. . . his stop near the end of the 2011 game against Ohio State. Black hemmed in fleet-footed OSU quarterback Braxton Miller and recorded half a sack to help seal the 40-34 victory against the Buckeyes.

Black was not invited to the NFL Combine. He did 29 reps of 225 lbs. on the bench press during Michigan’s pro day in March, but that probably won’t be enough to get him drafted. He was a solid but unspectacular starter in college. I could see him forging a career in the Arena Football League, but that’s probably as far as he could go.

13Mar 2014
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2014 Michigan Pro Day Results

Safety Thomas Gordon had perhaps the most impressive Pro Day

DB Courtney Avery: 36.5″ vertical

DT Jibreel Black: 29 reps on 225 lb. bench

WR Jeremy Gallon: 39.5″ vertical, 10’10” broad jump

LB Cameron Gordon: 4.65 forty, 36″ vertical

S Thomas Gordon: 4.49 forty, 40.5″ vertical, 10’5.5″ broad jump, 4.10 twenty-yard shuttle

OT Taylor Lewan: Only participated in offensive line drills

WR Joe Reynolds: 37.5″ vertical, 10’5″ broad jump

OT Michael Schofield: 9′ broad jump

RB Fitzgerald Toussaint: 4.49 forty, 24 reps on 225 lb. bench, 6.59 three-cone drill, 4.10 twenty-yard shuttle

DT Quinton Washington: 26 reps on 225 lb. bench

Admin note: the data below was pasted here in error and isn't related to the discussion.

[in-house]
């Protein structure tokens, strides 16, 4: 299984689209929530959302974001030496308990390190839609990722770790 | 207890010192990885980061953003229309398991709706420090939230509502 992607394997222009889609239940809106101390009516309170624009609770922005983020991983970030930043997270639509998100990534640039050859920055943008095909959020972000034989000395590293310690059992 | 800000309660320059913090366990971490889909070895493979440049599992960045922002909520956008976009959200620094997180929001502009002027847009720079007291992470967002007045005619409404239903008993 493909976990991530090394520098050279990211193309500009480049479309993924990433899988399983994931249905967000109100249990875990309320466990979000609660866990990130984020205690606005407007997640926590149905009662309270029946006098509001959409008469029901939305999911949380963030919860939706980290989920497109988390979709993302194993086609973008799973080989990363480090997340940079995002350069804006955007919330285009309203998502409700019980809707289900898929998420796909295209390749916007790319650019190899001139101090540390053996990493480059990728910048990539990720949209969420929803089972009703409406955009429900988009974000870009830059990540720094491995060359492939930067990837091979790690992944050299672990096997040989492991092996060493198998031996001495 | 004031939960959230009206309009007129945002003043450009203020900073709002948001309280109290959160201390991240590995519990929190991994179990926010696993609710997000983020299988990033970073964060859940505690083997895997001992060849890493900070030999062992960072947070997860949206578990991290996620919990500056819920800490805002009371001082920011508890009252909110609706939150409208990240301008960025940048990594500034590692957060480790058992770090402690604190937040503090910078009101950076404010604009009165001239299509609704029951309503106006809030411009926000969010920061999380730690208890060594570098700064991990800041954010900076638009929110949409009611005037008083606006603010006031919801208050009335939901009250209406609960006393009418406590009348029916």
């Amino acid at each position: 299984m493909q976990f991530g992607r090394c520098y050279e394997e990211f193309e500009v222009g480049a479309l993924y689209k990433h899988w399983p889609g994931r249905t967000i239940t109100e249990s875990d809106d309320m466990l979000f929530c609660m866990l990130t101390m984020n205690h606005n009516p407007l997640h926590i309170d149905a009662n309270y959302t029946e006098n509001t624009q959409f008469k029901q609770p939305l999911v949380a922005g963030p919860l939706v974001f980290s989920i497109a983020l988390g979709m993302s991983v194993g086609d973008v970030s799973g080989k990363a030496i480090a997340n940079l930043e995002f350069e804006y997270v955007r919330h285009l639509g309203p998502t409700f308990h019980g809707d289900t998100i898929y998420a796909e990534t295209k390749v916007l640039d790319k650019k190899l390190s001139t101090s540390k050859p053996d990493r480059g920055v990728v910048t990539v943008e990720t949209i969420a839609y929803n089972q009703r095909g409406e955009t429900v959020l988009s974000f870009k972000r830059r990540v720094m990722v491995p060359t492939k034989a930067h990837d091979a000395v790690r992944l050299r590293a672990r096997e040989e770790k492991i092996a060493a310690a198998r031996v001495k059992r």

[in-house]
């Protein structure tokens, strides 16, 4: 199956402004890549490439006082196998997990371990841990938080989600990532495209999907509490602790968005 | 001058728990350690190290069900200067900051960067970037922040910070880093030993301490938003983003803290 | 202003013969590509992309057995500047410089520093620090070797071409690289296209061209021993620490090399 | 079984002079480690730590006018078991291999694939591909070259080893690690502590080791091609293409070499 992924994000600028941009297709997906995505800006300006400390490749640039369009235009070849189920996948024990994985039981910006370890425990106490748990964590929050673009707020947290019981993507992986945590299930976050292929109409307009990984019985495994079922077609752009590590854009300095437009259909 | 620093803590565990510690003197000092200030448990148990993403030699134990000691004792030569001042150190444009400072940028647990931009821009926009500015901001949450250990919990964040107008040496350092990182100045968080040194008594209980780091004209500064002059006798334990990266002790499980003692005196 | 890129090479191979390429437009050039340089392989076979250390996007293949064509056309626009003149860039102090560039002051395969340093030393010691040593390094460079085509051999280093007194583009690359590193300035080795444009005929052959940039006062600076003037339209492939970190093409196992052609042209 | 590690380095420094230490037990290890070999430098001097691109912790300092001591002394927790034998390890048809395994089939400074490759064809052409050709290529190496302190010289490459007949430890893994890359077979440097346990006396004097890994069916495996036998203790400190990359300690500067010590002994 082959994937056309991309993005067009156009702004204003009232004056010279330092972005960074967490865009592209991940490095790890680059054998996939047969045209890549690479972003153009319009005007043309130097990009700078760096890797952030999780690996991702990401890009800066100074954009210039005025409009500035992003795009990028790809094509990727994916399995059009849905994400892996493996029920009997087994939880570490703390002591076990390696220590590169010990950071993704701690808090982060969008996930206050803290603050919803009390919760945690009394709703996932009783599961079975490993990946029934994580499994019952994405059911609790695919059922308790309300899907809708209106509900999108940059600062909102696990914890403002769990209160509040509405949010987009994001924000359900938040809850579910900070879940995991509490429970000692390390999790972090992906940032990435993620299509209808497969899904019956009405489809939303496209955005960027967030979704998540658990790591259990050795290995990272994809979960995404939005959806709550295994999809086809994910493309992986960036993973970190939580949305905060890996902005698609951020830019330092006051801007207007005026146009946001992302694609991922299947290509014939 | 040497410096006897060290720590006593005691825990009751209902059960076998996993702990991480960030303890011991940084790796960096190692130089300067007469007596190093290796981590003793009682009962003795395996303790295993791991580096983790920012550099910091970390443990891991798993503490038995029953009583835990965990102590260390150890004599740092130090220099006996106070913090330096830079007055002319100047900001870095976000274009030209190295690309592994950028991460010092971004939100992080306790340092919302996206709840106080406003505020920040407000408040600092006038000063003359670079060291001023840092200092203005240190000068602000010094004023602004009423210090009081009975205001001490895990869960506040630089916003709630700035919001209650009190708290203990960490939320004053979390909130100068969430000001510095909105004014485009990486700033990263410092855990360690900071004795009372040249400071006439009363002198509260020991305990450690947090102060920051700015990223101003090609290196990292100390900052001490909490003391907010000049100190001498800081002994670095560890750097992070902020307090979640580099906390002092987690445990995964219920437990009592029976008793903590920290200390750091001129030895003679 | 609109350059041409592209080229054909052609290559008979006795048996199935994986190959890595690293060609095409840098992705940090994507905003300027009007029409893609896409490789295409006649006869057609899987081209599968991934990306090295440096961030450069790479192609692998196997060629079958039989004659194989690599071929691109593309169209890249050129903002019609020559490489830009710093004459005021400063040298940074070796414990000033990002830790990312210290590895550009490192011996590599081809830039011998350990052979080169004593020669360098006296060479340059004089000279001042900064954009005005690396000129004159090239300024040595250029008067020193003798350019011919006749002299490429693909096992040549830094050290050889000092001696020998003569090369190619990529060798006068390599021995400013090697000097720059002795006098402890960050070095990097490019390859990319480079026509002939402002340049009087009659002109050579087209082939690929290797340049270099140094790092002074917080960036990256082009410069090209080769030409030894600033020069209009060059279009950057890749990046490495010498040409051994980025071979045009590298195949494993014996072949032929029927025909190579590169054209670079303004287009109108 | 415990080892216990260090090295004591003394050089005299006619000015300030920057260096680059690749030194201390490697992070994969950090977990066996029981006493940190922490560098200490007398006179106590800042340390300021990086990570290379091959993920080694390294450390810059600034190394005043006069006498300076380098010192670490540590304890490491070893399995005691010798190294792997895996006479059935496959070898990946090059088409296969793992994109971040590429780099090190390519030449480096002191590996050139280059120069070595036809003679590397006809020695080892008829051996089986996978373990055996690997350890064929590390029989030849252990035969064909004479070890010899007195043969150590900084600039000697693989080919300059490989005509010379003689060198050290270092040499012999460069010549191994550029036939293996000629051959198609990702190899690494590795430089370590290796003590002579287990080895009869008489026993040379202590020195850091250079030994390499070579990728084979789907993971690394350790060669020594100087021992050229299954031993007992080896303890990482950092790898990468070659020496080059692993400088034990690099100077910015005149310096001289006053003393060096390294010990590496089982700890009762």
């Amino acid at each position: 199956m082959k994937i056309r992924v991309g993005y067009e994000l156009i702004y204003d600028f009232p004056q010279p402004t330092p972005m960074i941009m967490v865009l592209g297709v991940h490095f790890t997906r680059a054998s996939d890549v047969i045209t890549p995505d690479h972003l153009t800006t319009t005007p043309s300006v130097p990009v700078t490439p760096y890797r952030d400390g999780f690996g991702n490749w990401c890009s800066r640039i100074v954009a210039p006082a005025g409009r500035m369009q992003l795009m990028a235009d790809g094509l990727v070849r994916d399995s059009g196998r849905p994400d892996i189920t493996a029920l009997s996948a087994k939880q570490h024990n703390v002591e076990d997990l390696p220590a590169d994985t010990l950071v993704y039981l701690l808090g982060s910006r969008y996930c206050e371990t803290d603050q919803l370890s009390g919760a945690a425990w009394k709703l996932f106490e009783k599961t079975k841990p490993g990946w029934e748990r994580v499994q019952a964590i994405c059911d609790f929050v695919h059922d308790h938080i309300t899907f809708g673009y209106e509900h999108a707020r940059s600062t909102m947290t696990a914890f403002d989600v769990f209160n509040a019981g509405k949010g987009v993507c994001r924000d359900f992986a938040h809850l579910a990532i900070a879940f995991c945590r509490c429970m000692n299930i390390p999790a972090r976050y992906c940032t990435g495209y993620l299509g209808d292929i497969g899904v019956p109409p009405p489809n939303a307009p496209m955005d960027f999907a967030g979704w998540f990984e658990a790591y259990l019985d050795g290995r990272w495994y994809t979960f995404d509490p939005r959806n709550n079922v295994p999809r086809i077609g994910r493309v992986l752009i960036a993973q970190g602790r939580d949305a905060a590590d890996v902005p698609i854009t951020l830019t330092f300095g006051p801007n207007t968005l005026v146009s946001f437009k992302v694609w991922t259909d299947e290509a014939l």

22Dec 2013
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Buffalo Wild Wings Bowl Preview: Defensive Line

Defensive end Ryan Mueller had 18.5 tackles for loss and 11.5 sacks during the regular season.

Starters: Junior weakside end Frank Clark (6’2″, 273 lbs.) is the headliner of the group. As a Second Team all-conference selection, he started the season a little slowly but ended with 12 tackles for loss and 4.5 sacks. The other defensive end will likely be junior Brennen Beyer (6’3″, 250 lbs.), who has bounced from SAM linebacker to weakside end to SAM linebacker and now to strongside end. Despite starting every game this season, he has just 25 tackles, 4 tackles for loss, and 2 sacks, so his playmaking skills are somewhat lacking. Fifth year senior Quinton Washington (6’4″, 301 lbs.) is the nose tackle, and he holds the point of attack fairly well but has made just 19 tackles while being hampered by a nagging back injury. Senior Jibreel Black (6’2″, 278 lbs.) is the 3-tech tackle and can give interior linemen trouble with his quickness, but generally, he lacks the bulk to hold up in the power run game, which could very well be an issue against Kansas State.